University of New Hampshire
A cadet uses a military compass to determine direction on a land navigation course.

Land Navigation Training

A cadet uses a military compass to determine direction on a land navigation course.

CDT Kurt Ferrell

This summer, I was a part of the Cultural Understanding and Language Program (CULP) this summer; partaking in a deployment to Botswana, in the southern region of Africa. We spent time with members of the Botswana Defense Force (BDF) on numerous BDF bases and camps throughout different regions of the country. Myself and the other members of the deployment spent time learning about aircraft, equipment, vehicles, customs and courtesies, and anti-poaching operations of the BDF. While there, we gave presentations to the officers and cadets of the BDF. Time was also spent off base and used to tour the country, including going on several safaris and visiting museums. This experience has broadened my cultural awareness and was a great experience.

CDT Joseph Sameski

My name is Joseph Sameski and I am an MSII at the University of New Hampshire, Wildcat Battalion. This summer I attended Air Assault School at Ft Benning. Air Assault school was a great challenge and learning experience. This was the first time I had ever done training outside of my ROTC Battalion so I was very nervous on Day Zero and through out the rest of the course. The course started with an obstacle course that proved itself to be physically demanding as we lost about 65 students during the completion of it. During Phase One, the first three days, it was a lot of classroom instruction. We spent just about every moment we had studying our notes and taking in as much knowledge as we could. This phase ended with a written test and a hand and arm signals test. During Phase Two we inspected sling loads for deficiencies. At the end of Phase Two we had to inspect four sling loads given two minutes each to identify three out of four deficiencies. This was the most nerve-racking part of the course because I had to pay close attention to detail with limited time. Upon completion of Phase Two, we got to repel from a tower and even from a Black Hawk helicopter. On the last day we had to do a 12-mile ruck march given 3 hours. This was a great physical test but everyone was so motivated that we pushed through physical limitations and finished. I am very grateful I was given the chance to go to Air Assault School this summer and cannot wait for whatever challenges I will face in the future.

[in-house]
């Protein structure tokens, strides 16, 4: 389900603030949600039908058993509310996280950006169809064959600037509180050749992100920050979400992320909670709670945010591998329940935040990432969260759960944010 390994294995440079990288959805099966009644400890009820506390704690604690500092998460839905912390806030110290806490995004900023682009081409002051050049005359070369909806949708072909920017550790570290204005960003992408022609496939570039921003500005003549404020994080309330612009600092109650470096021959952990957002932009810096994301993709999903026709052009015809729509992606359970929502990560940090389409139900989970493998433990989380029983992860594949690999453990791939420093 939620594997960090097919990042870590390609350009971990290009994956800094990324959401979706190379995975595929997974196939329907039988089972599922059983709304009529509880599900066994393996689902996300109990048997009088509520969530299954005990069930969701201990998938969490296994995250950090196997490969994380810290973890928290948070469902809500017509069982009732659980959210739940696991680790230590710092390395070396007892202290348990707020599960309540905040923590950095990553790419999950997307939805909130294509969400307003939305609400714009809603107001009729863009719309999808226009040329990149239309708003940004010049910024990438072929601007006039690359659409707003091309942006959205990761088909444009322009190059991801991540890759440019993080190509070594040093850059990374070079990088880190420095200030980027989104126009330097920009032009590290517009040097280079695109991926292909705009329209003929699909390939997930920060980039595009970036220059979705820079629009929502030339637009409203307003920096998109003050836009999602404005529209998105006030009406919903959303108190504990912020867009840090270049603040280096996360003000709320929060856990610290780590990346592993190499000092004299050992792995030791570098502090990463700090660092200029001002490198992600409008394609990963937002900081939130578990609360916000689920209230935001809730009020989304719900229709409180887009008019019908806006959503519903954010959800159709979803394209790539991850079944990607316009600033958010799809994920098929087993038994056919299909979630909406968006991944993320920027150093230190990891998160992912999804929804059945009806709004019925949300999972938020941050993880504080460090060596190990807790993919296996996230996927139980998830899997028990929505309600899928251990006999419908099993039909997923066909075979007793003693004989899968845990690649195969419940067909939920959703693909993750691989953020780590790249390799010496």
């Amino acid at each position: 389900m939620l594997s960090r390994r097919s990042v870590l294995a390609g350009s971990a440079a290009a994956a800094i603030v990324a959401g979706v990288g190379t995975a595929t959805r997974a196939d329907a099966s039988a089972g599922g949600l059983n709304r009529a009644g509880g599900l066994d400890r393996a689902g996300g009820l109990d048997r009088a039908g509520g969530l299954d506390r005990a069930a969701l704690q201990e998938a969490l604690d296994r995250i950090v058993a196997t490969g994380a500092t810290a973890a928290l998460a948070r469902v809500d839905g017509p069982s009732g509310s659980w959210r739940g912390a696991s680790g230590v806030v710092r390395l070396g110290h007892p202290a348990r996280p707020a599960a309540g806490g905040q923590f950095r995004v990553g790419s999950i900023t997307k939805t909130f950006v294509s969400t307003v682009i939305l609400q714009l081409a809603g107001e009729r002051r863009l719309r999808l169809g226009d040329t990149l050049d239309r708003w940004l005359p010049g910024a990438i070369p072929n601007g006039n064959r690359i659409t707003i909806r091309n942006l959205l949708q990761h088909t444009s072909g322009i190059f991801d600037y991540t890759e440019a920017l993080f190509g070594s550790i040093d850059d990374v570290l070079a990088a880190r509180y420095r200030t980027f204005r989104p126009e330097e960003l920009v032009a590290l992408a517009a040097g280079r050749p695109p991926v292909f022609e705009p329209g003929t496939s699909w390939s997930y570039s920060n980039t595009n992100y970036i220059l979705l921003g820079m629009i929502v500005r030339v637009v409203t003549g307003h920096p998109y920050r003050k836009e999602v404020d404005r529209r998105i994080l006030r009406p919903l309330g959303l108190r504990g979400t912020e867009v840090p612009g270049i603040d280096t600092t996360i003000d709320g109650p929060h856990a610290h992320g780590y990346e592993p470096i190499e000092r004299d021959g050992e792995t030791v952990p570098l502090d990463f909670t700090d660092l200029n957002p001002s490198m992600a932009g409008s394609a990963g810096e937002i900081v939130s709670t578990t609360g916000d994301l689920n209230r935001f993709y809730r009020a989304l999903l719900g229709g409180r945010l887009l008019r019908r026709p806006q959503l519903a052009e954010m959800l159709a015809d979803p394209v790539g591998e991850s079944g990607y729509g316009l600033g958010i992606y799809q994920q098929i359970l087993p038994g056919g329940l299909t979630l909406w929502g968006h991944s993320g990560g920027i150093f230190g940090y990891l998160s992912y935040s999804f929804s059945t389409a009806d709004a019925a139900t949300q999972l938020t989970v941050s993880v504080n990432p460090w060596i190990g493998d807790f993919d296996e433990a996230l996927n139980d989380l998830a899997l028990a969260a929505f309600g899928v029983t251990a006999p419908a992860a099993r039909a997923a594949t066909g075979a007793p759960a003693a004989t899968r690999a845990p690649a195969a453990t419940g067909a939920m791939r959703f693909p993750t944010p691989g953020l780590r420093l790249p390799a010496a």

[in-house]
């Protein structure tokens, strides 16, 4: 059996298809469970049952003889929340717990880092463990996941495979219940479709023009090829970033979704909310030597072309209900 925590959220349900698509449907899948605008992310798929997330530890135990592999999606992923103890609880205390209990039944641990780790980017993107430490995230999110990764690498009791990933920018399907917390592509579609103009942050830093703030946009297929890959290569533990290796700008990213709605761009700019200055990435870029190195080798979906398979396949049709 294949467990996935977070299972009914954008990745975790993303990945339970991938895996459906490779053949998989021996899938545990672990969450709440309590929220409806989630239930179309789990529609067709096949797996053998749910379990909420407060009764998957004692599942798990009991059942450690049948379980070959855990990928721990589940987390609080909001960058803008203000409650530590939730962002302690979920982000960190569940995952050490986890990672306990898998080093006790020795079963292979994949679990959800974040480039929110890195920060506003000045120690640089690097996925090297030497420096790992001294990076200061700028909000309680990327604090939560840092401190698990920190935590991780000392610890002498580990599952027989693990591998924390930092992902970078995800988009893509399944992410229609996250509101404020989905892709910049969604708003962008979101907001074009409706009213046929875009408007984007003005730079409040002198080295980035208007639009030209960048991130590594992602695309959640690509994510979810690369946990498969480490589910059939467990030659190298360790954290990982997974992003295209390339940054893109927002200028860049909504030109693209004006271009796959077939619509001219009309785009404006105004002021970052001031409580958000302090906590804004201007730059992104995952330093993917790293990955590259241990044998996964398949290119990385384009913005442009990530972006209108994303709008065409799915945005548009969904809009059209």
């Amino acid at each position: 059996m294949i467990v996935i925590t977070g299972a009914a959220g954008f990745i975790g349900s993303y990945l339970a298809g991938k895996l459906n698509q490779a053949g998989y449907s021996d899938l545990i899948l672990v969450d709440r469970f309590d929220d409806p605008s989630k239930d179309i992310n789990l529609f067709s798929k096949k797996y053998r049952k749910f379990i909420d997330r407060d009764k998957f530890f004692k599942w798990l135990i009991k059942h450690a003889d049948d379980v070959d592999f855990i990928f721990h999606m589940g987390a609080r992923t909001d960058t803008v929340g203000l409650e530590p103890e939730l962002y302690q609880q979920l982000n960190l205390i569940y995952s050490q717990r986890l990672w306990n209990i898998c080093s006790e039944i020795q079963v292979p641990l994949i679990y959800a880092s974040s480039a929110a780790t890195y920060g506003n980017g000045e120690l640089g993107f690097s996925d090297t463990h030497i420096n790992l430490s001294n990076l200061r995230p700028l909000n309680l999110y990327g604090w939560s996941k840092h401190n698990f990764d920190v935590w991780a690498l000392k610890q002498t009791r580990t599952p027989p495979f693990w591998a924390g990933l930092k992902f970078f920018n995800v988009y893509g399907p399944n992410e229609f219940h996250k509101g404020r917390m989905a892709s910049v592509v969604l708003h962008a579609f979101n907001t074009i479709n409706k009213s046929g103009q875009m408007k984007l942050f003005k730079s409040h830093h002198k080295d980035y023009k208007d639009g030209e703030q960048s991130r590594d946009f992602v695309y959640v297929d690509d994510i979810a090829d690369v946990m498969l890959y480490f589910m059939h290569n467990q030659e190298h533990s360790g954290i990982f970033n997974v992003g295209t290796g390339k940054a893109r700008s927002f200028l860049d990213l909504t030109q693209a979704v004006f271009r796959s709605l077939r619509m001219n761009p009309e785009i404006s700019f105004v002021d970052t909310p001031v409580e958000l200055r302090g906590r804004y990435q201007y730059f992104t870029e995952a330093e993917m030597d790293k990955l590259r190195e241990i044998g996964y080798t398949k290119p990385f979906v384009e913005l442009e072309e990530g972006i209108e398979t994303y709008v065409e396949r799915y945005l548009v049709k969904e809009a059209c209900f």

CDT Rebecca Hamel

This summer I spent a month in Honolulu, Hawaii working at Tripler Army Medical Center as part of the Nurse Summer Training Program that nursing cadets complete at the end of their junior year. During this program, I completed 120 hours of clinical time job shadowing a 1st Lt. at Tripler, the largest Military Hospital in the pacific. While there, I completed shifts in the Operating room (in which I saw open heart surgery) the Emergency room, Labor and Delivery (I helped in the birth of twins) and the Intensive Care Unit. I spent the majority of my time on the APGYN floor with one nurse and everyday learned something new regarding patient care, army life and family juggling while having a military career. I got to do many things in this program that other nursing students don’t get to do, like start IV’s for instance. We not only worked, but while in Hawaii, we were taken to see Pearl Harbor, climbed some of the famous mountains, went to the North Shore and had time to experience some real Hawaiian culture. Overall, this program was an amazing opportunity, both to advance medically and to see a different part of the world.

CDT Caitlin Pennycuick

This summer I was selected to attend CTLT in Ansbach, Germany with C Company of 5-158, 12th CAB. Throughout my time in Germany I experienced all facets of the aviation world, specifically MEDEVAC. I worked with the crew chiefs and did maintenance with them on the aircraft and learned the constant cycle that equipment and aircraft have to go through to reset them after deployment. I worked beside the captains and warrant officers to watch the planning process for different types of flights and all of the factors that weigh into the route planning and mission preparation. After helping with the flight plan, I flew on some of the training missions with the pilots to teach 10th Group MEDEVAC procedures and then run through simulated 9-Line calls with them. Part of that mission was flying the mission at night using Night Vision Goggles that were mounted to a flight helmet. This showed me the multiple levels of flying, and the skills required by the pilots to complete the mission no matter the situation. I appreciate the MEDEVAC mission so much more now, having been surrounded by it and experiencing it first hand. This was a great training opportunity, to see both the aviation world and MEDEVAC as well as experience Germany.